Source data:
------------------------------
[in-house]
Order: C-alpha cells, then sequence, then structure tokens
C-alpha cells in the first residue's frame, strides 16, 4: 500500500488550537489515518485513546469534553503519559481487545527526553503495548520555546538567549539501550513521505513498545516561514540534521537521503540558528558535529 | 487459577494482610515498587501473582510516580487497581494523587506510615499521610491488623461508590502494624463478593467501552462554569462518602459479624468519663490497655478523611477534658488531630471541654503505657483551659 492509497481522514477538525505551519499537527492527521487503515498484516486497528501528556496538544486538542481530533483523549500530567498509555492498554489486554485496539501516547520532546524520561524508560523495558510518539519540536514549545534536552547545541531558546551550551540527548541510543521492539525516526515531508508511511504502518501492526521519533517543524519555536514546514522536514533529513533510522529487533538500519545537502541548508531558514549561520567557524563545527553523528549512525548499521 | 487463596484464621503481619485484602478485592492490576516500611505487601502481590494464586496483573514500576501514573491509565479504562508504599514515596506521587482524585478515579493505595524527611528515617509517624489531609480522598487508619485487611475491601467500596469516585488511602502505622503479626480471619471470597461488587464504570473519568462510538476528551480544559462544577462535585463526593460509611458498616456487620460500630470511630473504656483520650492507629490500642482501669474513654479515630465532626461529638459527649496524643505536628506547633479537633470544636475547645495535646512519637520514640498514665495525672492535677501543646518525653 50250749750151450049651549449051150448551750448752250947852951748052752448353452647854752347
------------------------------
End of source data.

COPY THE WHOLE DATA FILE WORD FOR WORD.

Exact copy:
[in-house]
Order: C-alpha cells, then sequence, then structure tokens
C-alpha cells in the first residue's frame, strides 16, 4: 500500500488550537489515518485513546469534553503519559481487545527526553503495548520555546538567549539501550513521505513498545516561514540534521537521503540558528558535529 | 487459577494482610515498587501473582510516580487497581494523587506510615499521610491488623461508590502494624463478593467501552462554569462518602459479624468519663490497655478523611477534658488531630471541654503505657483551659 492509497481522514477538525505551519499537527492527521487503515498484516486497528501528556496538544486538542481530533483523549500530567498509555492498554489486554485496539501516547520532546524520561524508560523495558510518539519540536514549545534536552547545541531558546551550551540527548541510543521492539525516526515531508508511511504502518501492526521519533517543524519555536514546514522536514533529513533510522529487533538500519545537502541548508531558514549561520567557524563545527553523528549512525548499521 | 487463596484464621503481619485484602478485592492490576516500611505487601502481590494464586496483573514500576501514573491509565479504562508504599514515596506521587482524585478515579493505595524527611528515617509517624489531609480522598487508619485487611475491601467500596469516585488511602502505622503479626480471619471470597461488587464504570473519568462510538476528551480544559462544577462535585463526593460509611458498616456487620460500630470511630473504656483520650492507629490500642482501669474513654479515630465532626461529638459527649496524643505536628506547633479537633470544636475547645495535646512519637520514640498514665495525672492535677501543646518525653 50250749750151450049651549449051150448551750448752250947852951748052752448353452647854752347